Well, life just got worse ehh? We go from coronavirus to a “revolution,” from pandemic to protests, from disease to destruction. And the sad part, this was not sudden. My friends, this was years upon years in the making. And as a result, right now my routine seems a bit inconsequential, don’t you think? But I’ll talk about it anyways m’kay? I am doing well, meh. I’m not doing poorly, let’s get that straight. Compared to others, my life is pretty good. I’ve got food on my table, I always have a can of Dr Pepper on my desk (and if you read my Night Light column you should get that reference), and more ice cream and snack cakes then I know what to do with. And yet, whenever I see what’s going on with the African American community I feel empty. The fact that this happens to my fellow Americans, no my fellow humans, makes me sad. This should not happen, especially not here, not in America which is supposed to be the land of the free. So to those reading, please, don’t sit idly by and say, “This isn’t my problem, this will go away.” This is not going away. Until African Americans are free to live truly free… none of us will be. 

Kellie Book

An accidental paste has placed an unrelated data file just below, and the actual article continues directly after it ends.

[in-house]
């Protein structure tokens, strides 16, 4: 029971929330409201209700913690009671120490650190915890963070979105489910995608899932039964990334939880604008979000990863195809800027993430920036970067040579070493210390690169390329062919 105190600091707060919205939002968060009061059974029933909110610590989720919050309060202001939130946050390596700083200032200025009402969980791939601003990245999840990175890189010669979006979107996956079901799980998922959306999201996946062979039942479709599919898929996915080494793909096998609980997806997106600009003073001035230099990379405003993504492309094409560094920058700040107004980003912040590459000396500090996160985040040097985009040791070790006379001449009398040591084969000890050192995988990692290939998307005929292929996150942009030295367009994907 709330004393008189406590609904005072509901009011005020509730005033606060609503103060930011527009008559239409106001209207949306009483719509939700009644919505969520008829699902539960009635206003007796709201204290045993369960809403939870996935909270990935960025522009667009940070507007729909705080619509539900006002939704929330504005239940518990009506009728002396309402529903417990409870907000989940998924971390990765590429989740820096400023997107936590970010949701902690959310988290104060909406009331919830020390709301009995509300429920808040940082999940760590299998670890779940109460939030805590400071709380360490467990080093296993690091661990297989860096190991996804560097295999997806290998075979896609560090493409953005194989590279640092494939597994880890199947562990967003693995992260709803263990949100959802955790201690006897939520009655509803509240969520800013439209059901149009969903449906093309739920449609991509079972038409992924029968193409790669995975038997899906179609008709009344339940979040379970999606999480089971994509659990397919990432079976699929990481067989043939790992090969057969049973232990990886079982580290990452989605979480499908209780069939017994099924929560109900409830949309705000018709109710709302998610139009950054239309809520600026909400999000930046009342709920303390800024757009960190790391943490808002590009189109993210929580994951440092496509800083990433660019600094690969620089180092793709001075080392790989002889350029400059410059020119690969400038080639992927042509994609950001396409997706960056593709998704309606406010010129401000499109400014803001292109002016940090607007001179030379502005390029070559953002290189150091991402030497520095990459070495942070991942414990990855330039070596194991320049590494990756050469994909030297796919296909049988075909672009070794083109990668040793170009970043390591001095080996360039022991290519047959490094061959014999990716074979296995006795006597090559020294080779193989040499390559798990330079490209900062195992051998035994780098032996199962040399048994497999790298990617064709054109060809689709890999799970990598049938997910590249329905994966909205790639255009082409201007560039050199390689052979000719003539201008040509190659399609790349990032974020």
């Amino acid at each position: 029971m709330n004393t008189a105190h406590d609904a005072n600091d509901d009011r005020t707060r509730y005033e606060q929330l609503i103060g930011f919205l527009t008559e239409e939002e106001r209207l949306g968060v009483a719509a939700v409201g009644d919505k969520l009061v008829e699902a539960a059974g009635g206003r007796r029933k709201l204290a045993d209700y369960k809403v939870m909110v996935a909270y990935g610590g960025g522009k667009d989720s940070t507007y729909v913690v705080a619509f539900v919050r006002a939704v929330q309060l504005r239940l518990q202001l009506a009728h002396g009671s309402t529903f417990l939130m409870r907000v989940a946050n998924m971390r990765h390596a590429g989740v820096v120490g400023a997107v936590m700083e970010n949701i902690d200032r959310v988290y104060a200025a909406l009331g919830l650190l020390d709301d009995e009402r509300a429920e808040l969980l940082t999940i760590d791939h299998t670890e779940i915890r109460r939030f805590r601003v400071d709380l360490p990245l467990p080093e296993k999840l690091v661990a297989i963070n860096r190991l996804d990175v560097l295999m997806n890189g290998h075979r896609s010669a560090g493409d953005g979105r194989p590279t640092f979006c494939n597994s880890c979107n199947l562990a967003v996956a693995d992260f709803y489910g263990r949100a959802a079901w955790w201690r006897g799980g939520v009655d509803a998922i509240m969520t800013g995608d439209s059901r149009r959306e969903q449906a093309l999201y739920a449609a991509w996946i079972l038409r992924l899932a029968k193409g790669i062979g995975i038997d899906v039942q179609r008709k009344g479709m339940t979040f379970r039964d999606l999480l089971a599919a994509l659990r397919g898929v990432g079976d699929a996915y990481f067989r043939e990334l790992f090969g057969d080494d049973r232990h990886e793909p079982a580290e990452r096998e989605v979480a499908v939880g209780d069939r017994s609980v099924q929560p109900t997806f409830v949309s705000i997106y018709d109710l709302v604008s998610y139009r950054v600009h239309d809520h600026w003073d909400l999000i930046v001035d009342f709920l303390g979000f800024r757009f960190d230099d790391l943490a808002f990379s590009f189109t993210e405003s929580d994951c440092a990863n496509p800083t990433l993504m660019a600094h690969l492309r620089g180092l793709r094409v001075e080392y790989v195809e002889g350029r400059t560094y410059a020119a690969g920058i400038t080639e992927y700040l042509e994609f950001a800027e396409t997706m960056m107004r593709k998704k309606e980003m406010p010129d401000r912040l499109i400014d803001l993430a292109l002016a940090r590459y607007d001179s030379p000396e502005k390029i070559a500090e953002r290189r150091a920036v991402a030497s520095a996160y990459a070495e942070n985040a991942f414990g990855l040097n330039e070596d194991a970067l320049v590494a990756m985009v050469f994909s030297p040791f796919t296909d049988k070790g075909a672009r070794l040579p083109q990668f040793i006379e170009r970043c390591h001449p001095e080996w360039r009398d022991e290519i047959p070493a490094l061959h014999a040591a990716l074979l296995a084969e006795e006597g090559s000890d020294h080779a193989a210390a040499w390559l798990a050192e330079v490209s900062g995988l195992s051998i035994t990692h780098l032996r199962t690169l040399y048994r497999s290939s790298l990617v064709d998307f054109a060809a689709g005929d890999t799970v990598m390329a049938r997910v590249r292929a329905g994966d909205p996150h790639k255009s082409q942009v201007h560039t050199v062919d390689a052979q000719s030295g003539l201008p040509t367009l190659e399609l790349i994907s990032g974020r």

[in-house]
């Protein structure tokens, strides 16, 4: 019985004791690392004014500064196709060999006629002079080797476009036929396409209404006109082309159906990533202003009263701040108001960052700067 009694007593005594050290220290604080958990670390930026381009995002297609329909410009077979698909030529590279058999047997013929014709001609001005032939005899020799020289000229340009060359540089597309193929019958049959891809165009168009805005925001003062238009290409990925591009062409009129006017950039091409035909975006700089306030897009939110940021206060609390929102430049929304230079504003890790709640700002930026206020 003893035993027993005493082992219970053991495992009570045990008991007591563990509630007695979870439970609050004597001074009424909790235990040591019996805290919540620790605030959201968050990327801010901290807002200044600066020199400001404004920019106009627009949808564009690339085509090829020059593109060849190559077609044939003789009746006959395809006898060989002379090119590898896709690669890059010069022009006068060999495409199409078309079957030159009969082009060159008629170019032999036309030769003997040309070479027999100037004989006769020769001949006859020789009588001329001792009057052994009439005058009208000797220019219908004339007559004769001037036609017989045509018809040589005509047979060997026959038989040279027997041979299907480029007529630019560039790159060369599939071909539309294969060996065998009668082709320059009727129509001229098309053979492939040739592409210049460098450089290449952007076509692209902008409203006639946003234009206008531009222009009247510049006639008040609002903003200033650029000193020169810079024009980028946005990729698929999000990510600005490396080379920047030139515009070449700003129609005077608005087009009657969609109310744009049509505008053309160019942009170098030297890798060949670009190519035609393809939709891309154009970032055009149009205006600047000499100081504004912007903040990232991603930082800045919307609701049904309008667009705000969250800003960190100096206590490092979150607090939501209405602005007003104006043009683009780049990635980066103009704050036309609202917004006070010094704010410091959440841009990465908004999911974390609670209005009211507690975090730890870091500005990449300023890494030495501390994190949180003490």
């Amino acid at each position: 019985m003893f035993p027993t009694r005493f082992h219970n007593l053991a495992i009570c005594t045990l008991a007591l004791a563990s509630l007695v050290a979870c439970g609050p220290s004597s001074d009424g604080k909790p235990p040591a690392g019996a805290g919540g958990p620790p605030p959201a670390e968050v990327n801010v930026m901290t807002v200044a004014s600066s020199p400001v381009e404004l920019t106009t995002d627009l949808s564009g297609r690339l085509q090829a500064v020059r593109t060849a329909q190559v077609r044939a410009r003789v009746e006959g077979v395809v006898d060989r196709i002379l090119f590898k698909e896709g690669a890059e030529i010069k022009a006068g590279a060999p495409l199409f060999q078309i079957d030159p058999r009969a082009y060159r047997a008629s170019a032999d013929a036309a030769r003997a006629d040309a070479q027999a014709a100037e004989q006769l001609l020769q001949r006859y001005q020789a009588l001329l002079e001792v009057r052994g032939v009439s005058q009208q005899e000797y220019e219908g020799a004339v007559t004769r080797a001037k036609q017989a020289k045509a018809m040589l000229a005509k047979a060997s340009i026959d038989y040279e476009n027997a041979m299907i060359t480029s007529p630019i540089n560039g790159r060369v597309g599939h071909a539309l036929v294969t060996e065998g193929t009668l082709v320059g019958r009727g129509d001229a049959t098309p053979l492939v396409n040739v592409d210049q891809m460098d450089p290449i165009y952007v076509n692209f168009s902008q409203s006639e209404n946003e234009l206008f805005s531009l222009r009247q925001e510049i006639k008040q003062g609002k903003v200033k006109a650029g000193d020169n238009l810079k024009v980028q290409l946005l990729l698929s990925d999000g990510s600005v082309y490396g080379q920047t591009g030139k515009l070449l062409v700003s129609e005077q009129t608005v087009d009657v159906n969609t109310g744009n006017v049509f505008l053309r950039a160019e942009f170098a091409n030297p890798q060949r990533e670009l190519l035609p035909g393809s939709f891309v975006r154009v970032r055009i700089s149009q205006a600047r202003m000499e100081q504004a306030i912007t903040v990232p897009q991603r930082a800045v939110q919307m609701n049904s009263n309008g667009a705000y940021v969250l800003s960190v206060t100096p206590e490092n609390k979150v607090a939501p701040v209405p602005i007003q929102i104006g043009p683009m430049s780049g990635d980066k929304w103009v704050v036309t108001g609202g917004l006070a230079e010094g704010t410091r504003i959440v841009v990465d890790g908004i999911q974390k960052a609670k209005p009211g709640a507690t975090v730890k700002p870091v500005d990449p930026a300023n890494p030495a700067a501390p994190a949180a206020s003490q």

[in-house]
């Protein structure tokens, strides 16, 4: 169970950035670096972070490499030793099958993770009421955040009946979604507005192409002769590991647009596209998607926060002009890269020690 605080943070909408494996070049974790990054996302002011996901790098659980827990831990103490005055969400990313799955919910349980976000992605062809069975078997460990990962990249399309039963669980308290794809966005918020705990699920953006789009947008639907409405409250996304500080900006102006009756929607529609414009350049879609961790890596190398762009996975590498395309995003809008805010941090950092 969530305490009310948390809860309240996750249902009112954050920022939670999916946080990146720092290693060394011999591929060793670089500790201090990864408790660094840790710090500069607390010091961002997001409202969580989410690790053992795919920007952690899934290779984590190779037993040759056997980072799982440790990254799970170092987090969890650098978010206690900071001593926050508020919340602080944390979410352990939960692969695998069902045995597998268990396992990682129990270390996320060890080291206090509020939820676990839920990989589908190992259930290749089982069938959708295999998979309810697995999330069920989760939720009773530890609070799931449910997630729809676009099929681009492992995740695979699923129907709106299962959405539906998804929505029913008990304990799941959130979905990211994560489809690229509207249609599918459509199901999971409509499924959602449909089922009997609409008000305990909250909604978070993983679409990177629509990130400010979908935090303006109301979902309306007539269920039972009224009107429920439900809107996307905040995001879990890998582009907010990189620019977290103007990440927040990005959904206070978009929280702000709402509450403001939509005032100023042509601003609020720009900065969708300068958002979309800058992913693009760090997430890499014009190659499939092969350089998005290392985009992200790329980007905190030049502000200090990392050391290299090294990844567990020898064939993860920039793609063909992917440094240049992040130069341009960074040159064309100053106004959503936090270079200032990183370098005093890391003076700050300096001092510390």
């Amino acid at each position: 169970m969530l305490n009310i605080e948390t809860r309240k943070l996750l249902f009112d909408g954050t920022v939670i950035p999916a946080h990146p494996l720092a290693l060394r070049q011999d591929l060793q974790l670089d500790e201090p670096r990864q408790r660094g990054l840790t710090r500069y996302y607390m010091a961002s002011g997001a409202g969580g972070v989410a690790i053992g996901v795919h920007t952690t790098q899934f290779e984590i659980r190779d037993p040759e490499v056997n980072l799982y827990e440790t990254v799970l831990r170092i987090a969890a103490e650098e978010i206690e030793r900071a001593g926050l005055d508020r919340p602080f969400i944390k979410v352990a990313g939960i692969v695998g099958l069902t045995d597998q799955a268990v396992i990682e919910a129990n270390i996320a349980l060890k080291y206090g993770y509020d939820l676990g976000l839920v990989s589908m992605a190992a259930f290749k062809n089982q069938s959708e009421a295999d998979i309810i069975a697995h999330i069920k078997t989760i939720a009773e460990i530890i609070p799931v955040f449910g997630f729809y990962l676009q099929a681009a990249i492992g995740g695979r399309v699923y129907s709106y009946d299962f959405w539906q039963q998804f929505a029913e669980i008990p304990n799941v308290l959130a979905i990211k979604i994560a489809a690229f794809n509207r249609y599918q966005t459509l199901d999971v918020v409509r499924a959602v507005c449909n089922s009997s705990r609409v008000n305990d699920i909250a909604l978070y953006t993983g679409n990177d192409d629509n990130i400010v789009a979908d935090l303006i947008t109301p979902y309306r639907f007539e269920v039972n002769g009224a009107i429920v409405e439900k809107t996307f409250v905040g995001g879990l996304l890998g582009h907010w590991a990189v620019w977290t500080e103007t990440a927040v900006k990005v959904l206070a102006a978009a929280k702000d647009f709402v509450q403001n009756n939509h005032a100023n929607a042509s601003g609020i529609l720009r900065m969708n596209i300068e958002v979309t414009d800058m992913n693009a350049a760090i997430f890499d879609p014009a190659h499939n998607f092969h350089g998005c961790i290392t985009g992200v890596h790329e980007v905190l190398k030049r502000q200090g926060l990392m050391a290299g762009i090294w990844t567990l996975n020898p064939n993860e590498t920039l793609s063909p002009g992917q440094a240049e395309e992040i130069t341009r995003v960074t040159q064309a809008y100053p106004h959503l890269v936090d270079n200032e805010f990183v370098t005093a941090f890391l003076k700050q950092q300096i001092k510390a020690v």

I grew up in a small, rural town south of Grand Rapids, and for a good portion of my life have been even more isolated than many of my peers. Probably 95% of my classmates, from preschool through graduation, were white like me, so I didn’t exactly get a good sense of what racism looked like in the real world. Attending Grand Rapids Community College, and now covering the recent protests for our college newspaper, I have developed a much, much deeper understanding of the daily struggle faced by black people and the pain and suffering that go along with it. I do not understand completely. I will never understand completely. That being said, I want to understand the best I can. I’m responsible for that understanding: it’s also my responsibility to try to assist the understanding of those around me as much as possible. I now hear my loved ones expressing the same questions I myself have been trying to figure out, so I find myself repeatedly exploring misconceptions surrounding the recent protests and what it means for everyone. I never want to drown out the voice of someone who understands the topic better than I do, but I do want to help my friends and family – who haven’t been to the protests and don’t have a comprehensive personal understanding of what is happening there and why – understand it all just a little bit better. To that end I have spent a large portion of my time attending protests, listening to speakers at protests, talking to protestors, writing about protests, talking about protests, and discussing and analyzing racism with my loved ones. They have expressed confusion about the reason for the riots. That one is the big topic that’s been tripping them up. They also are afraid of the protests, because despite the explicitly peaceful nature, they are afraid the situation could turn dangerous in an instant. I think they imagine me getting caught between protestors-turned-rioters and police officers. They eagerly advise me to take safety precautions- don’t carry a bag, carry a container of milk for tear gas, stay on the edge of the crowd, carry pepper spray, wear sneakers, stay with the people I came with… the list goes on. They have a lot of worry, but I think they might have some skewed perceptions of the situation. All in all, there’s just been a lot of dialogue. I really, really hope that dialogue doesn’t stop anytime soon, because no one should have to endure the things that black people experience every day.